To find proper stem length, there is a very simple way: climb a hill out of saddle with your hands on the hoods. Your knees should come within 1-2 inches of the handlebar. If the stem is longer, you may feel super stretched out while climbing or riding in the drops, and you won’t climb standing at 100% because your upper body will always be more forward and not upright enough to support your weight. If the stem is too short, you will bump your knees into the handlebars when out of the saddle and will feel too bunched up when seated. Following my recommendation, most riders will find that they should go with a slightly shorter stem.
For handlebar height, looking at the saddle is a good place to start! You do not want your handlebars more than 2-3 inches lower than the saddle. Most riders want to look like a professional, but when they twist themselves into a position that emulates their favorite pro rider, more often than not they can’t ride at effort in the drops, a critical position to be in while competing. Or they feel too stetched out while climbing, vastly diminishing performance.
Always remember this: it’s easy to get aero on a non-aero bike, but it’s impossible to get comfortable on an aggressively-positioned bike.
The days of hammering away with a flat back are almost gone. With the widespread use of power meters, we’re learning that keeping the hips more open allows us to produce more watts. On a road bike, I’d keep the power and forfeit some aerodynamics. Unless you’re Dave Zabriskie with a Jell-O upper body and spend 35 hours a week on the bike, being more upright is the way to go. Keeping the handlebars higher might not be the most aero option, but you’ll generate more power climbing, you’ll be vastly more comfortable during the second half of the race or ride, and you’ll be able to control the bike better while sprinting.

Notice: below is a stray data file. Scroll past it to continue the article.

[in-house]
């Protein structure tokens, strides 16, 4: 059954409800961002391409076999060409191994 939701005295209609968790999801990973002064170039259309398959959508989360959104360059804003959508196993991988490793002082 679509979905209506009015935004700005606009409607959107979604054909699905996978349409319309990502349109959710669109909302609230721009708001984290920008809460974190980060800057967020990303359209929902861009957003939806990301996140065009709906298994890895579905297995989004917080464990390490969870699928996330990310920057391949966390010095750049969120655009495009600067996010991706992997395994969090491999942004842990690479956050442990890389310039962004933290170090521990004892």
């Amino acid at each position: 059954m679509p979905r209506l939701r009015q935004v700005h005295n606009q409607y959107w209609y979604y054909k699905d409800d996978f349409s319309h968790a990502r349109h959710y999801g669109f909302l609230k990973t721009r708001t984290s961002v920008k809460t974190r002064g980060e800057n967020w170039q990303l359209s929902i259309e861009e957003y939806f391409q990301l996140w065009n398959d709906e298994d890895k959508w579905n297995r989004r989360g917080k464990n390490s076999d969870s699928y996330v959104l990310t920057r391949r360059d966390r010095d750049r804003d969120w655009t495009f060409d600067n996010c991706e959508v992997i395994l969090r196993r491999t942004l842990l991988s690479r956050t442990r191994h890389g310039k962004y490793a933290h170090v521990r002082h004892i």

For handlebar position, rotate them down until your wrists don’t hit the tops while sprinting in the drops. This usually means that while sprinting, your wrists are perfectly straight, the strongest position. Once the handlebar position is set, move the hoods up as high as they can go, but not so high that you can’t brake or shift from the drops.
Sometimes there is very little difference between first and second place, and an improper fit may very well lead to losing that extra burst of power needed to succeed and ride to your max…
For time trial bikes, the position is more forward. A forward position is not only more aerodynamic, but you can also generate more power over short periods. When you find the proper saddle height and drop the plumb, it should fall 2-3 cm in front of the crank arm. Remember that the further forward you go, the more you have to raise the saddle. Most time-trialists like to keep the front portion of the saddle flat or angled slightly down, as they can get even more forward. Again, I tip the saddle ever so slightly up as I don’t want to creep even more forward than I already am…
After the saddle height is set, adjust the aero bars. Most riders like to get super low and stretch the arms out, but I can tell you from absolute experience that during the second half of a time trial, if you’re in an incredibly uncomfortable position, you just cannot generate the power necessary to be competitive. Time trialing success is a mix of aerodynamics and power, but if being aero really begins to compromise your power, look to change your position.
For time-trialing, being narrow is more important than getting super-low. Set the bars as close as possible. In a proper position with narrow arms, your breathing should not be affected. If you feel constricted in the chest, experiment by moving the bars further apart a little at a time. When in the TT tuck, your forearms should be parallel with the ground. While pedaling, your knees should almost hit your. In the aero bars, your arms are almost at 90o, perhaps open slightly more. With your arms bent like this, you can put all your weight on your elbows and produce maximum power with your lower body. Following these simple tips will put you in both an aero and powerful time trial position.